DP challenge – the teacher

DP challenge – the teacher

Mr J. was the first man to seduce me with his voice. Not that he intended to seduce me particularly. I think though, that he knew his voice was magical and used it to seduce everyone. It’s just that he was particularly effective with 13 year old girls, especially those with literary aspirations.

Mr J. was the first actual English teacher I’d ever had – as opposed to just a general teacher who worked us through whatever text book the curriculum prescribed. Mr J wrote the textbooks. He was pale-skinned, dark-eyed and terrifying. He told us once that as a young man he would be sent to represent his family at funerals because – he smiled – he looked the part. His teaching style was physical; he paced the floor, flung doors open, filled rooms with his presence.

He was Welsh, and his voice – at once both subterranean and mellifluous – could make taking the roll sound like Richard Burton reading Dylan Thomas.

To win his praise was to experience a small private orgasm in a damp, crowded classroom.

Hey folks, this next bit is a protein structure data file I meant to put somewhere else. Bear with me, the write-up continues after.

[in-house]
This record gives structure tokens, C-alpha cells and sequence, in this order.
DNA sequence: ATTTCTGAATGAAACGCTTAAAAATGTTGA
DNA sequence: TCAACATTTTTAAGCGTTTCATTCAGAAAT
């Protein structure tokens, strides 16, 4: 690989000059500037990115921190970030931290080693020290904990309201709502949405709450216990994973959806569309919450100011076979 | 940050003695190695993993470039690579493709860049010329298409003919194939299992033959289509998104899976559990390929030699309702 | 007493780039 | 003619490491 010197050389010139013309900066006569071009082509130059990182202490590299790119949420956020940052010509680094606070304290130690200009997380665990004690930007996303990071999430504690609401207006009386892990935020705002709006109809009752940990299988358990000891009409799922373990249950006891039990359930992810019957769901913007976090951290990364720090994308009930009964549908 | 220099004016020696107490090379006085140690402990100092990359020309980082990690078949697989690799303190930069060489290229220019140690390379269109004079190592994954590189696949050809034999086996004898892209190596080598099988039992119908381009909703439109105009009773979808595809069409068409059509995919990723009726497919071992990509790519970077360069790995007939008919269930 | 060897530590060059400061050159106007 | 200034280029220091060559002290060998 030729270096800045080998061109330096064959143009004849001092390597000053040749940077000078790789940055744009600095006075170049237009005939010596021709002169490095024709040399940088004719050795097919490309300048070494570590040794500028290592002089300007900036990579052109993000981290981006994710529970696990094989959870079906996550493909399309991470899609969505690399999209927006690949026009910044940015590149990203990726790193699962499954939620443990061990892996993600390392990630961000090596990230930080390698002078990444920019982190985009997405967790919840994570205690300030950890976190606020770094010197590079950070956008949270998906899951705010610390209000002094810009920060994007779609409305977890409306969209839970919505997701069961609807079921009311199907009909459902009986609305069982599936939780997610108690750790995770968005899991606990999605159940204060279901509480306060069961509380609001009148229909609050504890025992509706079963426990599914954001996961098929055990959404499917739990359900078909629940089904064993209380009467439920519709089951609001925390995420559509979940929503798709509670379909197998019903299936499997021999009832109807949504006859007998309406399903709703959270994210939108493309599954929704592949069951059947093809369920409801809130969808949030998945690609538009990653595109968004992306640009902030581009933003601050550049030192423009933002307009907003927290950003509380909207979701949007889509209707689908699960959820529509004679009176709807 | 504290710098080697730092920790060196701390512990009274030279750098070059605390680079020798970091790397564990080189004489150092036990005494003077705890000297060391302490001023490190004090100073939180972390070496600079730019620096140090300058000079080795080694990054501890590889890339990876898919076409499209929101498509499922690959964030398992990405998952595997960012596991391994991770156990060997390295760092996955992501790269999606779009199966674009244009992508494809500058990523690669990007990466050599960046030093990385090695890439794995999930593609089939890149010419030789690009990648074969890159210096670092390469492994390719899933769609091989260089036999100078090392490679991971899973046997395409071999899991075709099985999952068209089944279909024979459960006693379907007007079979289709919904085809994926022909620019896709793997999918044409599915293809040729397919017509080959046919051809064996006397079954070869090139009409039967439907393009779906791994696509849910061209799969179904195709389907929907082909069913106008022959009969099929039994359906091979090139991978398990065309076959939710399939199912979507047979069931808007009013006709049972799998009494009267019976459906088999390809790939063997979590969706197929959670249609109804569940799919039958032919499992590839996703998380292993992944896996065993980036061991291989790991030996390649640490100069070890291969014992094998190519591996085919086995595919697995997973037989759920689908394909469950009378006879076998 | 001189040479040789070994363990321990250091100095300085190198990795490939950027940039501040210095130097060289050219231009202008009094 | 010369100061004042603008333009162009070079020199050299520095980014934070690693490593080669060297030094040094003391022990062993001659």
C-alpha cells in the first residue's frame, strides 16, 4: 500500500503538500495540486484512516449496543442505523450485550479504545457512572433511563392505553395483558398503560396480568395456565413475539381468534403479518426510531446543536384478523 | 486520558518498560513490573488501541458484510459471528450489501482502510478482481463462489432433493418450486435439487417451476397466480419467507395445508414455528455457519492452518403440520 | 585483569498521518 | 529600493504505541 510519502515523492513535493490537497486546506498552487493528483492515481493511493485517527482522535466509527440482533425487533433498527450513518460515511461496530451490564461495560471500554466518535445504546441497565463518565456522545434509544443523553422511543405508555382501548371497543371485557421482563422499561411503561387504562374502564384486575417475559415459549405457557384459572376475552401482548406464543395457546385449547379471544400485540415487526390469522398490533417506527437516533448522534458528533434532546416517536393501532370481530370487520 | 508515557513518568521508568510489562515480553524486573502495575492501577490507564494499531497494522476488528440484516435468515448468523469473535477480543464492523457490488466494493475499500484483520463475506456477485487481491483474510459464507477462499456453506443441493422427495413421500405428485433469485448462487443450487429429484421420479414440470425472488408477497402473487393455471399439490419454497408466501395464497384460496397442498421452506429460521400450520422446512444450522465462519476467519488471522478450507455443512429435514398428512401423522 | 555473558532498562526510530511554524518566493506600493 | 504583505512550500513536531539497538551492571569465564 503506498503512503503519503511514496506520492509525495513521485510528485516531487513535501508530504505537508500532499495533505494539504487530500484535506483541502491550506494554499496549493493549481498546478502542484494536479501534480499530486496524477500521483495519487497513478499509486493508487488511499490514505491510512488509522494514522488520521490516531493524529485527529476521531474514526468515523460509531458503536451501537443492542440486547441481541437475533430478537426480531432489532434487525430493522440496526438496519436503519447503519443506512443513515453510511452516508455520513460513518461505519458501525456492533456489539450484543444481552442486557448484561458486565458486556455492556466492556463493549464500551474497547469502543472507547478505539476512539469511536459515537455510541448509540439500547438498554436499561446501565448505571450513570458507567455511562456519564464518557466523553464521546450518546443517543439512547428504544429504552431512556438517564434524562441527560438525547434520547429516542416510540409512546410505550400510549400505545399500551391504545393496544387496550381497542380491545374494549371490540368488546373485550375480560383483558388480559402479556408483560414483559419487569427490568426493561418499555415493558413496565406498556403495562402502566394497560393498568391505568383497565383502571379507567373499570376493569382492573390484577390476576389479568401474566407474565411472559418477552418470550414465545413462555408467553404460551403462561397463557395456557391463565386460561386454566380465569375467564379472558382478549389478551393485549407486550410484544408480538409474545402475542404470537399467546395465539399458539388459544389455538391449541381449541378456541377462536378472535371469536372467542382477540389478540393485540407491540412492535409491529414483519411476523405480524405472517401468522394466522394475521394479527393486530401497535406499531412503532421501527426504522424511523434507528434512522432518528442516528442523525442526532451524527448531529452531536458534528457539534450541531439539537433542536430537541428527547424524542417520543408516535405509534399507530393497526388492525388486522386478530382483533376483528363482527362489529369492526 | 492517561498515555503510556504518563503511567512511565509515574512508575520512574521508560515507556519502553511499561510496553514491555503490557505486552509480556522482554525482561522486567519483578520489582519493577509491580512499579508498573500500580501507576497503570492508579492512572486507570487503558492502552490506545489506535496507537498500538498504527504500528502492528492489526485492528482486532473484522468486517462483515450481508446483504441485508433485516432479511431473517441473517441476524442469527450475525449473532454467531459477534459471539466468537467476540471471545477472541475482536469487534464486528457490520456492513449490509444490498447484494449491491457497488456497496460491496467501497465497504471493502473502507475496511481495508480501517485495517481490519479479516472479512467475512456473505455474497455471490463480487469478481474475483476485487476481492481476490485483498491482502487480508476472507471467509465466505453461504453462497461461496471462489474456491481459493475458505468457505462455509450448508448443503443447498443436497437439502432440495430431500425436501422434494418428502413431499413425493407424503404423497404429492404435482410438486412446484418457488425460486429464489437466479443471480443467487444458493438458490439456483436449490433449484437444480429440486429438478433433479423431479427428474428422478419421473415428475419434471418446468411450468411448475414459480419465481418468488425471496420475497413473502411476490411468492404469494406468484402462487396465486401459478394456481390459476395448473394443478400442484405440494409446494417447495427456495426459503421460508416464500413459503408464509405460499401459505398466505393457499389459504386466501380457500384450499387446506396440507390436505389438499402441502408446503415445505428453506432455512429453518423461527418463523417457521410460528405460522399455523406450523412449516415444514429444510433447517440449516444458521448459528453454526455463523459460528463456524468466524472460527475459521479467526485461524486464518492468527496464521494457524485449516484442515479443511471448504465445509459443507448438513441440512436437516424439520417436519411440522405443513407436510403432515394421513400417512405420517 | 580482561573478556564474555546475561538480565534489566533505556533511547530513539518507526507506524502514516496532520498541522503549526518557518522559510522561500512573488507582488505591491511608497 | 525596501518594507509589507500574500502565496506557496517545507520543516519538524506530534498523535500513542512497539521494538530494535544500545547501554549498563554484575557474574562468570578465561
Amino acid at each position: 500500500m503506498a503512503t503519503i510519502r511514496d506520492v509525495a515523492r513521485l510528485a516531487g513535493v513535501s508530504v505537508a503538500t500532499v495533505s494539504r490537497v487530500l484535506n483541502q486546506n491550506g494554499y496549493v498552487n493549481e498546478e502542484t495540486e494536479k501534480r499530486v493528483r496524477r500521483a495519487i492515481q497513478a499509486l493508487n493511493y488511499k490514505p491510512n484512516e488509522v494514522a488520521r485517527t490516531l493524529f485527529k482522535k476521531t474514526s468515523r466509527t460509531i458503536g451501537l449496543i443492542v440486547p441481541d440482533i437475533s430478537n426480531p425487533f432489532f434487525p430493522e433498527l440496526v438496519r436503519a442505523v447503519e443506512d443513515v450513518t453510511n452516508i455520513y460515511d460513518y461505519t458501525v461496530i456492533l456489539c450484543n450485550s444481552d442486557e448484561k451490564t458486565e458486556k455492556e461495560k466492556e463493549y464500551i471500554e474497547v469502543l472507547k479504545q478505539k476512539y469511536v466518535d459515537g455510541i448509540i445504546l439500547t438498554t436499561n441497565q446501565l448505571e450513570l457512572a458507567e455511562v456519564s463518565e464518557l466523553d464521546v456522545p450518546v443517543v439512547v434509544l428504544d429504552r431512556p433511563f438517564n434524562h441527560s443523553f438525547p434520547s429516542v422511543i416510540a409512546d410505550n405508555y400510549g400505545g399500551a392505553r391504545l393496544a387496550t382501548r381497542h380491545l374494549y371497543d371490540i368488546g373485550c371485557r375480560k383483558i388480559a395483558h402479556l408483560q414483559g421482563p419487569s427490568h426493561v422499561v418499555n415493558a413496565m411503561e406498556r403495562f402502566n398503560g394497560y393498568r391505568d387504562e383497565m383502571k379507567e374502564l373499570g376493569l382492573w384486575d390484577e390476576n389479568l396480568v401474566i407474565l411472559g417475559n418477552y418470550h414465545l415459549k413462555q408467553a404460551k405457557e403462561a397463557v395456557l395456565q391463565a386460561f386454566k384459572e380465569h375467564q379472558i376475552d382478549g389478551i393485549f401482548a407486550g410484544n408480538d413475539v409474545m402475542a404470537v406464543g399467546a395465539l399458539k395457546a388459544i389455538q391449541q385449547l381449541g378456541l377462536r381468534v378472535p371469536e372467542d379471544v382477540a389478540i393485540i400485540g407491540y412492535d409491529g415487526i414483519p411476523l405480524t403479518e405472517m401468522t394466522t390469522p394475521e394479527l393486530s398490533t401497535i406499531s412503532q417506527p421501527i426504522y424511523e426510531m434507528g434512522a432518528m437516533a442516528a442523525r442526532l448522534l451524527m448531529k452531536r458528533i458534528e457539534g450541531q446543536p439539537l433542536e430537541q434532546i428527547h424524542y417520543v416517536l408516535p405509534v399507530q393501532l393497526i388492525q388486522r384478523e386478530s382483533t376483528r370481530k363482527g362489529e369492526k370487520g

Most days, he read to us. Dylan Thomas of course. But also Steinbeck, Pasternak, Tolkein and Janet Frame. He made us read to him. He made us write for him – not the dry essays and childish short stories other teachers demanded. For the first time we were freed of structure and narrative; he asked that we give voice to our feelings. He played us music, brought food into class, showed us photographs and demanded our response to these stimuli. With the same ease I found in writing about the experience of eating cinnamon flavoured pastries, I wrote about my childhood, my fears, the way I felt about my alien teenage body.

Mr J. taught us to enjoy the sound of words and even now I read my sentences out loud to try out their rhythm and their melody. I do it even in “work mode” when I’m writing reports or instruction manuals that will never be read aloud.